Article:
Even the savvy can be caught in media mistakes
British Prime Minister David Cameron had an important media skill reminder recently – always assume microphones are on. The PM was miked but off-camera preparing for a speech he was about to deliver when he made cracked a joke, stating, “We just thought people in Yorkshire hated everyone else, we didn’t realise they hated each other so much.”
Luckily for Cameron, the British audience is more accepting of a bit of cheeky behavior from their public figures, and he quickly smoothed things over while seated with two Yorkshire cricketing greats to watch a match in the afternoon following the slip-up.
The reminder stands, however. If there’s a mic on your person, or anywhere near you (that includes smartphones and other recording devices you might not necessarily see!) you simply must be guarded in your speech. Many decry this as a loss of freedom, and that may be so, but fact is saying the wrong thing and having it immortalized in a recording can haunt you for years.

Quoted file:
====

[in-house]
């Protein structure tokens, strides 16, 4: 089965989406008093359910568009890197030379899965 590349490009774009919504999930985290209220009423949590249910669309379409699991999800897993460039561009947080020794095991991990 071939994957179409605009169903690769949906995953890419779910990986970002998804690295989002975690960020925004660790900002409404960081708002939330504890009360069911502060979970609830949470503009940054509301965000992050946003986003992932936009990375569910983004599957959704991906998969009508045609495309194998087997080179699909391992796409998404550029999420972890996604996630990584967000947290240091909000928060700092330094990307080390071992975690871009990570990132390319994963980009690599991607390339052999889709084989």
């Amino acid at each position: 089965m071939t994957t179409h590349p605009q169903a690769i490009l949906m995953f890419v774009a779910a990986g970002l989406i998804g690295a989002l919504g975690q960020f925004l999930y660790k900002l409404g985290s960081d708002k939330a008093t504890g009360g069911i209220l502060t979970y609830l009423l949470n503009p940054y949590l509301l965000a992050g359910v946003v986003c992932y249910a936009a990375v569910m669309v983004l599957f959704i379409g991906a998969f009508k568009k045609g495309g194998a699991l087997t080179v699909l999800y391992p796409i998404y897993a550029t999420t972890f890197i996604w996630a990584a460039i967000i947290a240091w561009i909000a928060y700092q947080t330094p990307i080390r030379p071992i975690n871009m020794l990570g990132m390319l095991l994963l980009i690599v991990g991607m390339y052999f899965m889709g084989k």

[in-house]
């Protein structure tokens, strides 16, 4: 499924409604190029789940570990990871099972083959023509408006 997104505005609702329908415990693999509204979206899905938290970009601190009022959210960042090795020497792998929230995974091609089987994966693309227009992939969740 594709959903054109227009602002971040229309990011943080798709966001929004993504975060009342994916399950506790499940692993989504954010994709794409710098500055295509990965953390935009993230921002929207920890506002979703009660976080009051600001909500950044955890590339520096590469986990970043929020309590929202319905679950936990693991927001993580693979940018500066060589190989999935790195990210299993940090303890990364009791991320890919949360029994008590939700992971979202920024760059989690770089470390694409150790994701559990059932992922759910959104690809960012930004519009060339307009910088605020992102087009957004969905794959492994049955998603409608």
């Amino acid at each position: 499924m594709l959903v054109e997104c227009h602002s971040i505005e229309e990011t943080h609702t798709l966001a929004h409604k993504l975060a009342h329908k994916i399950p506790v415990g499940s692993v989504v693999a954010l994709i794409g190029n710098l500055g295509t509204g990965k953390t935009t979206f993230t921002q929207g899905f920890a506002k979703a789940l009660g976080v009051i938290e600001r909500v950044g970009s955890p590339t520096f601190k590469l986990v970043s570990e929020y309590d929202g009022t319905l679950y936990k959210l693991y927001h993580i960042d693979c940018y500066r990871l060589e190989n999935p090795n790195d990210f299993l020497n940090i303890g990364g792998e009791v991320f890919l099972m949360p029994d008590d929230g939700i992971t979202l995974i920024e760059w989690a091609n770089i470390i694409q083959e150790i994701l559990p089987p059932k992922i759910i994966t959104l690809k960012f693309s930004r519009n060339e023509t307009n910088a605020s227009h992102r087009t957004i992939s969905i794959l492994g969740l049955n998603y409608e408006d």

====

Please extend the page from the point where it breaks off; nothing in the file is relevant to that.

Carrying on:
For more resources, see the Free Management Library topic: Crisis Management
[Jonathan Bernstein is president of Bernstein Crisis Management, Inc., an international crisis management consultancy, author of Manager’s Guide to Crisis Management and Keeping the Wolves at Bay – Media Training. Erik Bernstein is vice president for the firm, and also editor of its newsletter, Crisis Manager]